The arrival of spring is the perfect encouragement to take up a new hobby. How about knitting? The best-selling knitting patterns in the UK these last few weeks feature some of the people and corgis who attended the royal wedding (that’s Fiona Goble’s Knit Your Own Royal Wedding). There’s the Queen, the archbishop of Canterbury, and the bride and groom, of course. Plus Her Majesty’s beloved pups. (Okay, the dogs didn’t attend, but they should have.)
Before you tackle such complicated designs, you’ll need to start with the basics.
Mittens, say. And Townshippers can never have too many warm winter socks. Then once you have the basics, you could try a more Seussical design — such as a satisfyingly giant Christmas stocking with a whimsical curlicue and a collection of pompoms. Start now for next December’s presents!
Barbara Abbey’s The Complete Book of Knitting (1971) will never go out of style. But you need to be committed to reading and practicing. Best of all, if you make a mistake, you simply undo and begin again. But it’s not scary: “to the uninitiated, knitting often seems a complicated procedure, but once the individual steps are understood and the final results are seen, it all becomes quite easy and well worth the effort,” writes Abbey.
Learn about needles, hooks, yarns and stitches. Abbey only gets to knitting itself on page 54, when she begins to explain the Basic Knitting Procedures. And we’re off! Remember that you’ll need to set aside an evening to test out each stitch, and take your time. Particular stitches are connected to particular patterns, so you can pick a couple to learn, instead of everything at once. Then skip over the other stitches and read through the chapters on measuring and how to out sweaters together, for example. (Note that this advice comes from a non-knitter, and should be treated accordingly.)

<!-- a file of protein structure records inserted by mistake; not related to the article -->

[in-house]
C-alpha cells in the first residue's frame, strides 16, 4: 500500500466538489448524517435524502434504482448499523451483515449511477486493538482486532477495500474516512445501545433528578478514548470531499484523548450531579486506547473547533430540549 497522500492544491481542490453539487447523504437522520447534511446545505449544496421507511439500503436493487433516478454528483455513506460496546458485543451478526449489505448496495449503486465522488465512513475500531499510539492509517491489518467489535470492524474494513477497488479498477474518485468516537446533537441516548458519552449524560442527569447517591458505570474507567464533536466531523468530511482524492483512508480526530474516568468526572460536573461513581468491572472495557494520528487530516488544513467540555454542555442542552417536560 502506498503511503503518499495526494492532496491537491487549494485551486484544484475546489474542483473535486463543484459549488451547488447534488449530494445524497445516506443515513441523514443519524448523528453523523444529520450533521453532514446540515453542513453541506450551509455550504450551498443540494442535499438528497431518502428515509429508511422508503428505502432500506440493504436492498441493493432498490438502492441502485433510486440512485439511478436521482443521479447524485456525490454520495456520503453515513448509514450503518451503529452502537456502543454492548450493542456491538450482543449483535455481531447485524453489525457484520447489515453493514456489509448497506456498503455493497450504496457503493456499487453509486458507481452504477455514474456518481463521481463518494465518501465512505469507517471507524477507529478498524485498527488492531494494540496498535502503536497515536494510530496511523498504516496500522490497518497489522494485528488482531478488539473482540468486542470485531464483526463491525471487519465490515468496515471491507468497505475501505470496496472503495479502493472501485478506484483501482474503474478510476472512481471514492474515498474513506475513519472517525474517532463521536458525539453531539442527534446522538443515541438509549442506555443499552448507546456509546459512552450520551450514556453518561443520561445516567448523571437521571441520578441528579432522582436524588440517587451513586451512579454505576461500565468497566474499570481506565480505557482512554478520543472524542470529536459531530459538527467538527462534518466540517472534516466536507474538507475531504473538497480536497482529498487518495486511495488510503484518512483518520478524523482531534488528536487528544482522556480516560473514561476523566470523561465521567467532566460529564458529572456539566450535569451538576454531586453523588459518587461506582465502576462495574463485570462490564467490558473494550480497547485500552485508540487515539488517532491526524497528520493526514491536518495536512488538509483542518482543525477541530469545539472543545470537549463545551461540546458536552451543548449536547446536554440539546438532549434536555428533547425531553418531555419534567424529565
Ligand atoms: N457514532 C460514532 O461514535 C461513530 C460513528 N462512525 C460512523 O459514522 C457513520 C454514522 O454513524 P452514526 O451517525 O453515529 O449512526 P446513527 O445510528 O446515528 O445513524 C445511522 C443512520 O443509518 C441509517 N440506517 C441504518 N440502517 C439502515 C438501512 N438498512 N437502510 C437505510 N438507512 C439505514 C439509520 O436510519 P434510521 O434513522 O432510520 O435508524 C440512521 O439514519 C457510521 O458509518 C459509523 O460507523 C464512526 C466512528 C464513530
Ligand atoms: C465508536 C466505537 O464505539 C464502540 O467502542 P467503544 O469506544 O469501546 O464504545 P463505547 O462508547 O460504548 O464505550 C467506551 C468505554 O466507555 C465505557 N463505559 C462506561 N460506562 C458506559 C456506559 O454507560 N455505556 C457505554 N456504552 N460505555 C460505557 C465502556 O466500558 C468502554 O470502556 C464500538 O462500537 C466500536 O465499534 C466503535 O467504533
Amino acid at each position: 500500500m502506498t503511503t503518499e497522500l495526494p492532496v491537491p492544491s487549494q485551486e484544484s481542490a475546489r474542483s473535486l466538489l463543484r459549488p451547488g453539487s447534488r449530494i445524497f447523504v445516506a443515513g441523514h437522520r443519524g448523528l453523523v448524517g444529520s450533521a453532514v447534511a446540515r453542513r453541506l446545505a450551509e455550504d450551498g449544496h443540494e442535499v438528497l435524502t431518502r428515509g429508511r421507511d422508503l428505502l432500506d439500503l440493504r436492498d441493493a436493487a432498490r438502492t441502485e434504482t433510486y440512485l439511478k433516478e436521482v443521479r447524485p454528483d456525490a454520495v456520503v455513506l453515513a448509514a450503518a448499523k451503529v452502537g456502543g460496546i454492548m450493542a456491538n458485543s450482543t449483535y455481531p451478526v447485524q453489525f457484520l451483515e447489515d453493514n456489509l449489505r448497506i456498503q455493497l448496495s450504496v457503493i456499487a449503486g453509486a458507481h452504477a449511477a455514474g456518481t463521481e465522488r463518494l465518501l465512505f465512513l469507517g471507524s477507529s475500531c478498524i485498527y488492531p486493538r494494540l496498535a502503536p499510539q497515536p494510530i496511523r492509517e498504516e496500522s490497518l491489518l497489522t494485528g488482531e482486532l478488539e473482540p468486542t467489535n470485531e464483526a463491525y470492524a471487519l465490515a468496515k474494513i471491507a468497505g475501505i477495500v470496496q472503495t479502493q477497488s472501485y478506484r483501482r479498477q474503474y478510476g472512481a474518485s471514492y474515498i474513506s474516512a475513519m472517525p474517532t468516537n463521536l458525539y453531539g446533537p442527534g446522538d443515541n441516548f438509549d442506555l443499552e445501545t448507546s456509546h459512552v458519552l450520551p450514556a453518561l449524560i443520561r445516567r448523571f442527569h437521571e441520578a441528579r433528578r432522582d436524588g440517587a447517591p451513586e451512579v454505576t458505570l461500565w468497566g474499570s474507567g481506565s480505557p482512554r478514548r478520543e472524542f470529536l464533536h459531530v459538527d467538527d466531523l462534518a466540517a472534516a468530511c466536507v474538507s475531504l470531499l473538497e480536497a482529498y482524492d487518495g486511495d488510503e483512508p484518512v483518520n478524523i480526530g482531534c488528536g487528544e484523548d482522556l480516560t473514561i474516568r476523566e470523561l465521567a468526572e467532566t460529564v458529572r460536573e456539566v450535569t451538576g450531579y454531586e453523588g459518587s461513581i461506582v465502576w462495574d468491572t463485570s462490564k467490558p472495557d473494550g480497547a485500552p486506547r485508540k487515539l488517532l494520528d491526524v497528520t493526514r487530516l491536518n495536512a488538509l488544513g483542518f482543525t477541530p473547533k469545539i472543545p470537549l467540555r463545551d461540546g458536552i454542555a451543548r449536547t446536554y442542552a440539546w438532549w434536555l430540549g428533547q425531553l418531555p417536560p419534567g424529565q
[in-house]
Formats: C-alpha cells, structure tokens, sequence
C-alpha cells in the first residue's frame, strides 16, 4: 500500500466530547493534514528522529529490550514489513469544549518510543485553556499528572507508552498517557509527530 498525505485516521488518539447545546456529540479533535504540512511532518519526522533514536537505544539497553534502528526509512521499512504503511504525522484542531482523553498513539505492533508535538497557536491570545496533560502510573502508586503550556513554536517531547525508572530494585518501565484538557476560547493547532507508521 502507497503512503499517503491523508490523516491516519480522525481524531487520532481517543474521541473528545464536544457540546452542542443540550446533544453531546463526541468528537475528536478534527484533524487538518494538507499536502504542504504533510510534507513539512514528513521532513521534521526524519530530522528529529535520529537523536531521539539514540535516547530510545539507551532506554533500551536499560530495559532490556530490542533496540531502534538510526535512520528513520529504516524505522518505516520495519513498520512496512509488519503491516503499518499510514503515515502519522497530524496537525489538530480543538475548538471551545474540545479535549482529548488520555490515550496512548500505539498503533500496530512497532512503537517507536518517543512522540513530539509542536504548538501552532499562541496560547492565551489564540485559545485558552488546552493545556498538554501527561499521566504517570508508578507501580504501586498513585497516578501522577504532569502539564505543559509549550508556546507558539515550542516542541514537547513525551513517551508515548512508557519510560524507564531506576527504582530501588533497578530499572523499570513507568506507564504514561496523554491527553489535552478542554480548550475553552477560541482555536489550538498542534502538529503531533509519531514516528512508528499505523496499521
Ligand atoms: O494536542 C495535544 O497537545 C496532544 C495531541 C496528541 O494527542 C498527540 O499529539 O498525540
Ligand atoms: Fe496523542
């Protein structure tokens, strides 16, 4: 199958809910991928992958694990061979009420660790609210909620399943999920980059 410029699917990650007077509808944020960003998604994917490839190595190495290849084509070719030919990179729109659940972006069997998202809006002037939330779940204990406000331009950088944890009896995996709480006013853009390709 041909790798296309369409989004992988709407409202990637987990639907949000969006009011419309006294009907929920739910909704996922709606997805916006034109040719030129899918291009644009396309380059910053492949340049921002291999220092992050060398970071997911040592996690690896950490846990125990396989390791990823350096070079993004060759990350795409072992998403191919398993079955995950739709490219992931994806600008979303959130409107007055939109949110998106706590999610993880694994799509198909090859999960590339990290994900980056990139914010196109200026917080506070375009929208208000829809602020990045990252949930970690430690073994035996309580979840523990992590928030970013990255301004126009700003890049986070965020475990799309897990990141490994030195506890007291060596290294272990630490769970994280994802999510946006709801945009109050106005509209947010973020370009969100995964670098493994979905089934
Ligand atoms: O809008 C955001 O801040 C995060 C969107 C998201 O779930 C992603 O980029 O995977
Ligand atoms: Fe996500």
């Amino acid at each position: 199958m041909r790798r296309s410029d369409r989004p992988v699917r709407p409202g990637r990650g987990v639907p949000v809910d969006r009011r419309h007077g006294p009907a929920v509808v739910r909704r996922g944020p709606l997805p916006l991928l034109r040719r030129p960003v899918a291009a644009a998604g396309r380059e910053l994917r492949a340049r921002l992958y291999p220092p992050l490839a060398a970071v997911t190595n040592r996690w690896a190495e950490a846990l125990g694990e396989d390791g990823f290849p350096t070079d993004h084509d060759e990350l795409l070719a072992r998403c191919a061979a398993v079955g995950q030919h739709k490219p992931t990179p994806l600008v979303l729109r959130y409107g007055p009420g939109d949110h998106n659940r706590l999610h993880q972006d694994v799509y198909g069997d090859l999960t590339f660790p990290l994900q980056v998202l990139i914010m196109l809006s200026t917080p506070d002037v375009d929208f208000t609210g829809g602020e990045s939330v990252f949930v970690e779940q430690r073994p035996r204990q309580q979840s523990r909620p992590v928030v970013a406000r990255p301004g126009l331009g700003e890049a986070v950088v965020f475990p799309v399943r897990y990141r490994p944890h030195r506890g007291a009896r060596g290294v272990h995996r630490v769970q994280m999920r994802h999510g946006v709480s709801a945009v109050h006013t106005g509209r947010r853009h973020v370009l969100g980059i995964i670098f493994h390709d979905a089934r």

Is knitting not your thing? How about woodworking?
The Woodworker’s Handbook (1984) is practically an encyclopaedia, put together by lecturers at the London (UK) College of Furniture. Hone up on tools, wood (including how to buy wood; the higher the grade, the fewer the defects, plus there’s insight into the defects that come when green wood is badly dried), joints, hinges and more. There’s even a section on veneer. The tome ends with a series of projects — a desk, kitchen cupboards, tables.
“The promise of trees is one that should not be denied to future generations. So before embarking on the undoubtedly worthwhile course of putting axe to tree, think about the difficulties ahead; and consider whether it might not be more responsible to recycle ‘the old beam in the yard’ or to use manufactured board instead.” Even those uninterested in woodworking can learn a lot about wood in the first chapter.
The second chapter offers advice on setting up a workshop.
Woodworking itself is tackled in chapter three — or at least, marking and measuring wood is discussed.
This is a book that will require many delightful evenings in the workshop you set up two chapters ago!
The Woodworker’s Handbook is filed under the author’s name at no. 648.08. The Complete Book Of Knitting is at 646.4. The library uses the Dewey decimal system to classify non-fiction; just ask the librarian to look up a topic if you’re looking for something specific.
Now’s the time to have some fun and learn something new.
– Eleanor Brown, May 6, 2011